1. I recall when friendship meant something in life. It was very common to work with a friend than with a stranger. These days, friendship doesn’t mean a thing. You are overlooked even if the hiring manager is your best friend. Your friend will go to bat for you to work for the company. Friendship and networking is over rated. A times even if you are the best qualified candidate, you are rejected due to the friendship with a manager or someone in the company. I have seen it many times.

    1. Thanks for the comment. There are many different situations when friendship can either help or hurt your candidacy for the job. A lot of it depends on how close the friend is and how much decision making authority that friend has. I’ve seen people get hired at companies because their friends went to bat for them, and I’ve also seen people not get hired because the powers that be thought the friendship might be problematic. There are no hard and fast rules. Generally, if the hiring manager is your best friend I’d recommend that they not hire you. Do you really want to muddy your friendship by throwing in the boss-employee relationship?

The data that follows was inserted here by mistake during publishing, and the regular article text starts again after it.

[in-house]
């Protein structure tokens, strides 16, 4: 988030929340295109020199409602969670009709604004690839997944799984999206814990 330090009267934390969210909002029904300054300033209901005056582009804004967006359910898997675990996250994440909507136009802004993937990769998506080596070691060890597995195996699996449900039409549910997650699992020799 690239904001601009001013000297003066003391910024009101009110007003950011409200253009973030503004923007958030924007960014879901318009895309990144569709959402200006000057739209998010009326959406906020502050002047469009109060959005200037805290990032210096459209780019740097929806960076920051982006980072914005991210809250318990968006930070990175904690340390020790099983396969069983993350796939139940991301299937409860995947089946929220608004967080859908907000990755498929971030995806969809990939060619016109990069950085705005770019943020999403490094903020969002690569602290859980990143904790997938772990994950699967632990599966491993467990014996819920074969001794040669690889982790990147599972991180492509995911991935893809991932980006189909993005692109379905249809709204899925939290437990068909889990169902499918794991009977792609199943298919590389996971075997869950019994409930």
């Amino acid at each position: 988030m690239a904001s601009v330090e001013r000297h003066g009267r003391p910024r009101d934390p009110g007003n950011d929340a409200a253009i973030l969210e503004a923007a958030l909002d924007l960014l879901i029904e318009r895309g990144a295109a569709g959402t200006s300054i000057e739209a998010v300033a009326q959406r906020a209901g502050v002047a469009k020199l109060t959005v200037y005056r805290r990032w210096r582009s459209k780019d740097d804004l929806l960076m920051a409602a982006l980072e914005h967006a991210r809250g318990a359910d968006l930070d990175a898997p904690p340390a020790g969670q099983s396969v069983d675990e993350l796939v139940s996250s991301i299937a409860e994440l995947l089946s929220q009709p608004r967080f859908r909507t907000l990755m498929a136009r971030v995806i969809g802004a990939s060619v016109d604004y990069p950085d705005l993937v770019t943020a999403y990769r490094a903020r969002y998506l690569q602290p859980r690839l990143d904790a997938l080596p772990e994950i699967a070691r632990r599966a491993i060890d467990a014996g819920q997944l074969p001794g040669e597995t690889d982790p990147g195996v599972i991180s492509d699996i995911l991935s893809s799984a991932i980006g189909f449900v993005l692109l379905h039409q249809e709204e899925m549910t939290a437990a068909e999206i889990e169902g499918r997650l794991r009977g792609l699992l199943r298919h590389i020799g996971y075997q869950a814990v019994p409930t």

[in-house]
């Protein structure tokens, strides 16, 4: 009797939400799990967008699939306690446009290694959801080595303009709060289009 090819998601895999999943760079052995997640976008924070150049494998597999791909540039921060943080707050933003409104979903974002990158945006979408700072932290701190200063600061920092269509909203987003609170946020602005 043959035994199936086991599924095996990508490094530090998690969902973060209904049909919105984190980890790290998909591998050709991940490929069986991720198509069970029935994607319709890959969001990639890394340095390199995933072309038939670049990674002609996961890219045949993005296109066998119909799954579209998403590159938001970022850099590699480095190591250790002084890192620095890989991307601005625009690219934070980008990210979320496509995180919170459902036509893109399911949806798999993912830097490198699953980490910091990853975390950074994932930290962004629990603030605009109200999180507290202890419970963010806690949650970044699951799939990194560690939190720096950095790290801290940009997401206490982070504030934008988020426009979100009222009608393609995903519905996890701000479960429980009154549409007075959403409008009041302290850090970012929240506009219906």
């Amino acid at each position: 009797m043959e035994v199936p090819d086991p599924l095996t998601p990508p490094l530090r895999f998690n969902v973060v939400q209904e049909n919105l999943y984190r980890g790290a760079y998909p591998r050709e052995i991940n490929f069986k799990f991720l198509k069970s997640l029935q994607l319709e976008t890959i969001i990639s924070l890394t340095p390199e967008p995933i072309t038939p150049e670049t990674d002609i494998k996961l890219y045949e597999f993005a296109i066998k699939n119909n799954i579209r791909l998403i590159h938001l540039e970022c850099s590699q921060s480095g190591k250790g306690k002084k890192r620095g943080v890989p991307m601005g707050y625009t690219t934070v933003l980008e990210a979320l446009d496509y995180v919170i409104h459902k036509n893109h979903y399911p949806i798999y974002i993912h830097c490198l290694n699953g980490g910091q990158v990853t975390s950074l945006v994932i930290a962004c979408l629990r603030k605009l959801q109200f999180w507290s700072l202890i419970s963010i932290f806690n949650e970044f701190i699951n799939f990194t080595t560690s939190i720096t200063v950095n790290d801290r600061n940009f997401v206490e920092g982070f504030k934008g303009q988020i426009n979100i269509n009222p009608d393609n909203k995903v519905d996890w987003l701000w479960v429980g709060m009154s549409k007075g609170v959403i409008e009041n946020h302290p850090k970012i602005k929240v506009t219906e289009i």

2. I agree generally that it does depend on the situation, but unless you have a specific reason to think that restating your credentials will help you, I would lean against doing it. Usually, emails like that stem from the belief that the employer didn’t really understand your qualifications, but I’ve found the opposite is usually true: candidates don’t know enough about the role and what the employer is looking for, and they let the fact that they “really want the job” cloud the realization that they may not be a good fit. There’s also some psychology at play: Most people, having made a decision, don’t respond well to having it questioned.